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Blanket tariff proposal could jeopardize recent economic boom

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Since President Trump took office, he and Congress have worked together to strengthen our economy, protect American workers, and put our country on a stronger path.

Thanks to his leadership, we passed historic tax cuts and rolled back the Obama administration’s most burdensome regulations. Now our economy is growing, businesses are expanding, workers are seeing more money in their paychecks, and America is back ahead of our global competitors.

{mosads}However, the president’s recent proposal to impose blanket tariffs on aluminum and steel imports threatens to undercut this economic boom and cost good-paying American jobs.

President Trump is right to take action against unfairly traded aluminum and steel from countries like China, but across-the-board tariffs will harm American manufacturers, workers and consumers while letting China off the hook.

The district I represent in Congress is the perfect illustration of how the proposed tariffs of 25 percent on steel and 10 percent on aluminum would put our economic recovery at risk. In Indiana’s 2nd District, 23.1 percent of our jobs are manufacturing jobs – the second-highest percentage in the country. The Great Recession hit our communities hard, but now business is booming and Hoosiers are thriving. In Elkhart County, for instance, the unemployment rate is down to 2.1 percent.

Our economy is largely driven by RV, trailer, boat and other heavy manufacturers and their suppliers. I’m hearing from these employers that their aluminum and steel costs have gone up simply because of the threat of tariffs, and it will only get worse if they take effect.

As a result, one manufacturer is already putting the brakes on a planned expansion that was going to be paid for with savings from tax reform.

Another business that was planning to give bonuses to its employees is now considering putting that plan on hold.

And yet another manufacturer told me he will be forced to either raise prices – potentially losing business to competitors in Mexico and China – or “begin laying off employees just to survive.”

In two recent face-to-face meetings at the White House and in a letter I sent to the president, I shared the concerns of these Hoosier manufacturers and outlined four key concerns with his plan.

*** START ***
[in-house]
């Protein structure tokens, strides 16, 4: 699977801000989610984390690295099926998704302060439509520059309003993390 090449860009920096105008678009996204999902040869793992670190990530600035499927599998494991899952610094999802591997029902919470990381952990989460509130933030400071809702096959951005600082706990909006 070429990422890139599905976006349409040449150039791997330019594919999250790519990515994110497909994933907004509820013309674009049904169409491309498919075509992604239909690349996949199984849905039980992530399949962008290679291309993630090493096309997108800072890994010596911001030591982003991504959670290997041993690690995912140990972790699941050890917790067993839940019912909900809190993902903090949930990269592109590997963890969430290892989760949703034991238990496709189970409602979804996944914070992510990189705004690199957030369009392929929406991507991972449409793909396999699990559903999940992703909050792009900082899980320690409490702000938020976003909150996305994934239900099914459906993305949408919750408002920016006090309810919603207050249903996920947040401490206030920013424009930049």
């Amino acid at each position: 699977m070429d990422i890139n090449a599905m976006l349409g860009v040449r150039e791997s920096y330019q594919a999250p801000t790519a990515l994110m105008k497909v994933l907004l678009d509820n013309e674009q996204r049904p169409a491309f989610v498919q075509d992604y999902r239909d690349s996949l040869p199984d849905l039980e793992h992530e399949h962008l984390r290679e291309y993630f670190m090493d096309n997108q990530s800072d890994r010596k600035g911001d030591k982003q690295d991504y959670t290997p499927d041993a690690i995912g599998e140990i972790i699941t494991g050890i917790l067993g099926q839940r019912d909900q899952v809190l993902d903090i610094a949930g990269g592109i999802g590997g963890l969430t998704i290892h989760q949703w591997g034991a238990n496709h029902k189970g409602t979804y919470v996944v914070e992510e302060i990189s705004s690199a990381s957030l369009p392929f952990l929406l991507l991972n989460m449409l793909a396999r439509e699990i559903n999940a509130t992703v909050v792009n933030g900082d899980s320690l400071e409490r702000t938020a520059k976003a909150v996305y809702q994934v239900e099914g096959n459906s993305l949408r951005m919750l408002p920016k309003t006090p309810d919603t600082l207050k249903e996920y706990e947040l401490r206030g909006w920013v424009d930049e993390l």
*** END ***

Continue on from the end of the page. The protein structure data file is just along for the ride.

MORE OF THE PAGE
First, based on what I’m hearing from back home, I’m concerned immediate, blanket tariffs could slow our economy and reverse the return of manufacturing jobs to northern Indiana.

Second, this proposal could ignite a trade war, not just with our rivals but with allies and trading partners like Canada, Mexico, and the European Union. Retaliatory tariffs targeting American agricultural goods and made-in-America products could devastate the family farmers, small business owners, and manufacturers that form the backbone of our economy.

Third, these broad tariffs would disrupt ongoing negotiations to strengthen the North American Free Trade Agreement (NAFTA) and the U.S.-Korea Free Trade Agreement (KORUS). I share the president’s goals of modernizing NAFTA for the 21st century, improving certain provisions in KORUS, and opening up new markets for American exports, but tariffs on these countries could stall talks and would only weaken our country’s negotiating position.

Finally, blanket tariffs could harm our national security by weakening America’s alliances and raising the cost of U.S. military equipment. Secretary of Defense James Mattis has warned against imposing broad tariffs on our most trusted allies amid growing global security threats.

These risks are not worth taking for a plan that would not solve the real problem, which is overcapacity, dumping, and transshipment of aluminum and steel by countries like China.

Even the domestic producers the tariffs are meant to help think blanket tariffs will let China off the hook. The Aluminum Association said the proposal “may do more harm than good.” The president of the United Steelworkers called it “a gift” to China.

Raising costs for American manufacturers and starting a trade war with our allies won’t stop China from cheating. And hurting American manufacturers and putting farmers at risk won’t save American jobs. Instead, we need a narrowly targeted solution.

That’s why I’m calling on the president to ensure any tariffs are tailored to address unfair trade practices and exempt fairly traded products, and to allow U.S. businesses duty-free access to products they cannot obtain from domestic suppliers.

President Trump has spent his time in office leading the charge to restore American competitiveness, bring back jobs, and keep the American Dream alive. The results of tax cuts and regulatory reform have been swift and overwhelmingly positive for American workers, businesses, and families. Let’s keep that momentum going.

President Trump should find a fair, balanced, and effective solution that builds on his pro-growth agenda, supports our manufacturers, and protects American workers.

Jackie Walorski represents the 2nd District of Indiana, serving as a member of the House Ways and Means Committee.

Tags Donald Trump Jackie Walorski James Mattis Manufacturing steel tariff

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